Advisor: how I’ve navigated 28 years in the industry

The financial advice business runs in Brian Burlacoff’s family, but he didn’t jump into the industry without careful consideration

Advisor: how I’ve navigated 28 years in the industry
The financial advice business runs in Brian Burlacoff’s family. It was back in 1960 when his father became an advisor and Burlacoff watched his career closely as he grew up. He was drawn to the industry but didn’t jump in feet first, deciding first to complete a Masters of Accounting degree and an MBA before joining Sun Life as an advisor in 1989. Since then, there’s been no looking back.

“If I was standing in front of an MBA class today, I would say this is one of the best kept secrets in terms of a profession,” Burlacoff says. “You’re always doing positive planning with your clients and helping them reach their financial goals, which is very satisfying.”

Burlacoff is a member of the Million Dollar Round Table's "Top of the Table" and a multiple recipient of the financial industry's National Quality Award. He thrives on developing long-term relationships and meaningful connections with his clients. “You’re not just transacting with your clients, you’re helping them meet their financial goals over many years, just like a doctor would take care of their patients,” he says. “The advisors who rise to the top are the ones able to form deep professional relationships.”

Burlacoff has worked through many periods of uncertainty and upheaval in the industry, but he embraces that change, believing it helps the top performers differentiate themselves from the crowd. One of the most significant shifts Burlacoff has witnessed has been the rise of holistic financial planning. 

“Certified financial planners are no longer people who just sell investments or insurance products,” he says. “Advisors are now looking at their clients’ whole picture and determining where they want to be in 5, 10, 15 and 20 years.”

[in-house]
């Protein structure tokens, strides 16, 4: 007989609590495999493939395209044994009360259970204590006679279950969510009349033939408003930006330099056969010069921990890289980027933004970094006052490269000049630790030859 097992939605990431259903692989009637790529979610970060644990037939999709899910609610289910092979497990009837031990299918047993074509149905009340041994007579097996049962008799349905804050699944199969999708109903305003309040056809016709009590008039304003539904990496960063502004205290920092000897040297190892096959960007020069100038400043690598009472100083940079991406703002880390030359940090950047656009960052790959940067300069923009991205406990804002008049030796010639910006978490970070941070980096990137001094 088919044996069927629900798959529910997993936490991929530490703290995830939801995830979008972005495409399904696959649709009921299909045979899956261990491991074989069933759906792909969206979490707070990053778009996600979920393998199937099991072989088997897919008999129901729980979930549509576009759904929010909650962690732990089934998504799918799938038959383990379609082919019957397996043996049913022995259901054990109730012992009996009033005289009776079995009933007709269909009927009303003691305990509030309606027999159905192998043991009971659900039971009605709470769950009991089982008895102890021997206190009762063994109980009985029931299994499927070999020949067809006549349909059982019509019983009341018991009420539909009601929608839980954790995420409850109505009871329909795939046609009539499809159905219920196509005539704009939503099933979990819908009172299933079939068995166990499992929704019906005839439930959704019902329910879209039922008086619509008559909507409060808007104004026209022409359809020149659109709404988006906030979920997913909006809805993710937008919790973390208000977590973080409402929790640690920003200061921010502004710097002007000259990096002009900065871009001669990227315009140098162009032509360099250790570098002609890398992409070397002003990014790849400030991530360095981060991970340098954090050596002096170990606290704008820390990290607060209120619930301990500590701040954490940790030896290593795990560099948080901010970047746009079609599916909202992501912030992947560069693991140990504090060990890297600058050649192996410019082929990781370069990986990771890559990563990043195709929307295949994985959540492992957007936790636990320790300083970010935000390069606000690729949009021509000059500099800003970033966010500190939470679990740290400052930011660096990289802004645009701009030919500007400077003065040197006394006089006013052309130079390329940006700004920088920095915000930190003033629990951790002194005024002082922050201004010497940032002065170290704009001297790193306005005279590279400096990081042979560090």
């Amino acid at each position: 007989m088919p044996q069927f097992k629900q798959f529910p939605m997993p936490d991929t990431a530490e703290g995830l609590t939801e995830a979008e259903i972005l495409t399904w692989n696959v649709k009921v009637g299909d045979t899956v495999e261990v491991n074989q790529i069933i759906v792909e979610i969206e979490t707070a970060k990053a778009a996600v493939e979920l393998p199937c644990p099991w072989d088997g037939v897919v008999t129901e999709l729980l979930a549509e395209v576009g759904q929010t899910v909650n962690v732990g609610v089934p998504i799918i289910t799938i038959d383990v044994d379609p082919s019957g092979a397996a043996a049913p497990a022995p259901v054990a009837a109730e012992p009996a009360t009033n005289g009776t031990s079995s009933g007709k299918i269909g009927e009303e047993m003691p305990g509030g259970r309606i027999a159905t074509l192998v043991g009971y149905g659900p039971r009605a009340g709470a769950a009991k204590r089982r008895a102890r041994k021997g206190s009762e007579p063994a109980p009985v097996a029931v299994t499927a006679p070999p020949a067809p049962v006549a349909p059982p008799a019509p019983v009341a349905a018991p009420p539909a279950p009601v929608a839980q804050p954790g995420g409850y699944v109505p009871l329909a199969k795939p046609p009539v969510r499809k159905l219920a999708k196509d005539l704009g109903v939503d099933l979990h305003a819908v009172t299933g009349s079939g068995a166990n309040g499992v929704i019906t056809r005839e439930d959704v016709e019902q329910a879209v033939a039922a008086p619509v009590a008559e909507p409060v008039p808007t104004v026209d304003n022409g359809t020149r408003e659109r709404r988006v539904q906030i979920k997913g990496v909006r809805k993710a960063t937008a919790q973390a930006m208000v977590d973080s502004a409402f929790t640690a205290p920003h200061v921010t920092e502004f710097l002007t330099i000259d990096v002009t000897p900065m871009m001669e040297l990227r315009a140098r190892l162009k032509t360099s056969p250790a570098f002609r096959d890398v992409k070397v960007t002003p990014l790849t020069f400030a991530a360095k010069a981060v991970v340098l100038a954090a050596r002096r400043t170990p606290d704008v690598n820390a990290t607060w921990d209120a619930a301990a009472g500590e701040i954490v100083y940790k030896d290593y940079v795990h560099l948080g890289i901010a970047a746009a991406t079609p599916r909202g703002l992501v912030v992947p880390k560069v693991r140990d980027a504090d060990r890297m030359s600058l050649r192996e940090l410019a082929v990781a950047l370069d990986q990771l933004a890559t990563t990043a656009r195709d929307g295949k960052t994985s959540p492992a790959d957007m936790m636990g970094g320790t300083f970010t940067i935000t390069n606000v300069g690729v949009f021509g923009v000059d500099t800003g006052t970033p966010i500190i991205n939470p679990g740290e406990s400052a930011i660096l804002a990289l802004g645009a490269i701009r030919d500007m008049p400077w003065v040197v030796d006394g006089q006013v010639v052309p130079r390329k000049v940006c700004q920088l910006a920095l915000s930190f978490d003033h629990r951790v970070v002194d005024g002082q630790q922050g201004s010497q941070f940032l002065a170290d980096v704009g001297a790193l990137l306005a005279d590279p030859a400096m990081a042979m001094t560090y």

Burlacoff believes a solid good financial plan needs what he describes as “good offence and defence”. “Offence targeting your financial goals and defence is ensuring those goals can still be met in the event that cash flow stops because of death, disability or illness,” he says.

Burlacoff believes that the value of good advice has never been more crucial. Investment instruments are more complex than in the past and clients are bombarded with information and news constantly from every angle, which can create confusion. “After meeting with a new prospect, I often hear them talk about how, for the first time, the path to their objective is clear. They understand what they should be doing and why, and the products that will help them do it,” Burlacoff says. “If you can be the person who provides valuable advice and helps the client understand those complex products while remaining compliant, you will always be valuable.”

For younger advisors – or those who haven’t been in the business for such a long period – Burlacoff believes it’s important to always be prospecting, to be continually building your book with clients that fit your prospecting profile. “After you’ve got a client, the key is to retain them and then get referrals,” Burlacoff says. “I think the key to that success is letting the client know you’re not just there for one transaction. I get around three to five good referrals a month from existing clients, so I’m not prospecting anymore. We have some clients who are the third generation family members, referred to us by their parents and grandparents. It’s all about proving that you want to help over the long-term.”

Related stories:
Why Canada could be headed for an advisor shortage
Why a ban on embedded commissions would hurt smaller portfolios